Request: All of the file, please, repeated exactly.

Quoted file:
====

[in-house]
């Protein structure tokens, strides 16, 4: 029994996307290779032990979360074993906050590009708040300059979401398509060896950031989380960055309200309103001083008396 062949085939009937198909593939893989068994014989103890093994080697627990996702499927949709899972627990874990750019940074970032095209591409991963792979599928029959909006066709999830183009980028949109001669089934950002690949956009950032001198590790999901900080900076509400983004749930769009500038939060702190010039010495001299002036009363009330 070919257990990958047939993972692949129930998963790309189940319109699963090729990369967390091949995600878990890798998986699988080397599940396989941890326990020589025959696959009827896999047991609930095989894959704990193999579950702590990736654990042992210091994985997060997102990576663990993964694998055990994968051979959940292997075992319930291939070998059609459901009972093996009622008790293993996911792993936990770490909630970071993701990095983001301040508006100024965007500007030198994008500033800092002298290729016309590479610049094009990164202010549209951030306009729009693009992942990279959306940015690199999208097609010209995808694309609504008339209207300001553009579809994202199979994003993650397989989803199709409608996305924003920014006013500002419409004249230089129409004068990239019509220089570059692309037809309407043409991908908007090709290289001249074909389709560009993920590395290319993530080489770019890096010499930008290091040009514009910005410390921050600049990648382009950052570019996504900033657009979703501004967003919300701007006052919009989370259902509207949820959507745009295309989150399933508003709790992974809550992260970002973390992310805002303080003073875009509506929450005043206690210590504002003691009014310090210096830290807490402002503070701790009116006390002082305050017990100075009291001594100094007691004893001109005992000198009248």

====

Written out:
[in-house]
């Protein structure tokens, strides 16, 4: 029994996307290779032990979360074993906050590009708040300059979401398509060896950031989380960055309200309103001083008396 062949085939009937198909593939893989068994014989103890093994080697627990996702499927949709899972627990874990750019940074970032095209591409991963792979599928029959909006066709999830183009980028949109001669089934950002690949956009950032001198590790999901900080900076509400983004749930769009500038939060702190010039010495001299002036009363009330 070919257990990958047939993972692949129930998963790309189940319109699963090729990369967390091949995600878990890798998986699988080397599940396989941890326990020589025959696959009827896999047991609930095989894959704990193999579950702590990736654990042992210091994985997060997102990576663990993964694998055990994968051979959940292997075992319930291939070998059609459901009972093996009622008790293993996911792993936990770490909630970071993701990095983001301040508006100024965007500007030198994008500033800092002298290729016309590479610049094009990164202010549209951030306009729009693009992942990279959306940015690199999208097609010209995808694309609504008339209207300001553009579809994202199979994003993650397989989803199709409608996305924003920014006013500002419409004249230089129409004068990239019509220089570059692309037809309407043409991908908007090709290289001249074909389709560009993920590395290319993530080489770019890096010499930008290091040009514009910005410390921050600049990648382009950052570019996504900033657009979703501004967003919300701007006052919009989370259902509207949820959507745009295309989150399933508003709790992974809550992260970002973390992310805002303080003073875009509506929450005043206690210590504002003691009014310090210096830290807490402002503070701790009116006390002082305050017990100075009291001594100094007691004893001109005992000198009248």